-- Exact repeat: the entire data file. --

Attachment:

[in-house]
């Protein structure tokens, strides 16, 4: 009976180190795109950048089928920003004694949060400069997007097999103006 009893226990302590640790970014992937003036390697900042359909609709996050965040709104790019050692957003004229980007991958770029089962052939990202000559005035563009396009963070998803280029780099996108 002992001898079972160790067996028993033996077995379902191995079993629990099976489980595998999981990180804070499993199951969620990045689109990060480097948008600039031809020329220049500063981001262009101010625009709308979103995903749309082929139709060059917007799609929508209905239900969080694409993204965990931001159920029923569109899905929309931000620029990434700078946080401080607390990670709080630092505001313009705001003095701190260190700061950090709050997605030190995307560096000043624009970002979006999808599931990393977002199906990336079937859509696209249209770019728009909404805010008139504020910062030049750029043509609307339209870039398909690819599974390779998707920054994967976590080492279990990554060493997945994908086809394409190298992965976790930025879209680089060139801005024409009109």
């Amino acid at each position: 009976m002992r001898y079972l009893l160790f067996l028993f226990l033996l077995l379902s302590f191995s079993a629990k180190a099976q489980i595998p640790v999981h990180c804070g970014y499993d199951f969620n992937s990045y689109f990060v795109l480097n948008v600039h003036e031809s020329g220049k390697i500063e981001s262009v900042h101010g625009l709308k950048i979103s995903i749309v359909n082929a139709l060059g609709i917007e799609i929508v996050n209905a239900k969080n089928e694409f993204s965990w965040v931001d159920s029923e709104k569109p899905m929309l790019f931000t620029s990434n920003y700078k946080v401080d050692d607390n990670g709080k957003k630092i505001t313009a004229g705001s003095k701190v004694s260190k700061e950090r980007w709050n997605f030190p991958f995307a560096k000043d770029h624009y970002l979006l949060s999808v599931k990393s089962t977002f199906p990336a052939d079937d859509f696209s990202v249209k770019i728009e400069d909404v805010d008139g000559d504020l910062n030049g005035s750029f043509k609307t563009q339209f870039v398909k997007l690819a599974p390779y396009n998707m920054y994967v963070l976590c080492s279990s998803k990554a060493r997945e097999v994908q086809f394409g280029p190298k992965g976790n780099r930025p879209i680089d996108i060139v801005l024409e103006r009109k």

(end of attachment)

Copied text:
[in-house]
């Protein structure tokens, strides 16, 4: 009976180190795109950048089928920003004694949060400069997007097999103006 009893226990302590640790970014992937003036390697900042359909609709996050965040709104790019050692957003004229980007991958770029089962052939990202000559005035563009396009963070998803280029780099996108 002992001898079972160790067996028993033996077995379902191995079993629990099976489980595998999981990180804070499993199951969620990045689109990060480097948008600039031809020329220049500063981001262009101010625009709308979103995903749309082929139709060059917007799609929508209905239900969080694409993204965990931001159920029923569109899905929309931000620029990434700078946080401080607390990670709080630092505001313009705001003095701190260190700061950090709050997605030190995307560096000043624009970002979006999808599931990393977002199906990336079937859509696209249209770019728009909404805010008139504020910062030049750029043509609307339209870039398909690819599974390779998707920054994967976590080492279990990554060493997945994908086809394409190298992965976790930025879209680089060139801005024409009109």
């Amino acid at each position: 009976m002992r001898y079972l009893l160790f067996l028993f226990l033996l077995l379902s302590f191995s079993a629990k180190a099976q489980i595998p640790v999981h990180c804070g970014y499993d199951f969620n992937s990045y689109f990060v795109l480097n948008v600039h003036e031809s020329g220049k390697i500063e981001s262009v900042h101010g625009l709308k950048i979103s995903i749309v359909n082929a139709l060059g609709i917007e799609i929508v996050n209905a239900k969080n089928e694409f993204s965990w965040v931001d159920s029923e709104k569109p899905m929309l790019f931000t620029s990434n920003y700078k946080v401080d050692d607390n990670g709080k957003k630092i505001t313009a004229g705001s003095k701190v004694s260190k700061e950090r980007w709050n997605f030190p991958f995307a560096k000043d770029h624009y970002l979006l949060s999808v599931k990393s089962t977002f199906p990336a052939d079937d859509f696209s990202v249209k770019i728009e400069d909404v805010d008139g000559d504020l910062n030049g005035s750029f043509k609307t563009q339209f870039v398909k997007l690819a599974p390779y396009n998707m920054y994967v963070l976590c080492s279990s998803k990554a060493r997945e097999v994908q086809f394409g280029p190298k992965g976790n780099r930025p879209i680089d996108i060139v801005l024409e103006r009109k």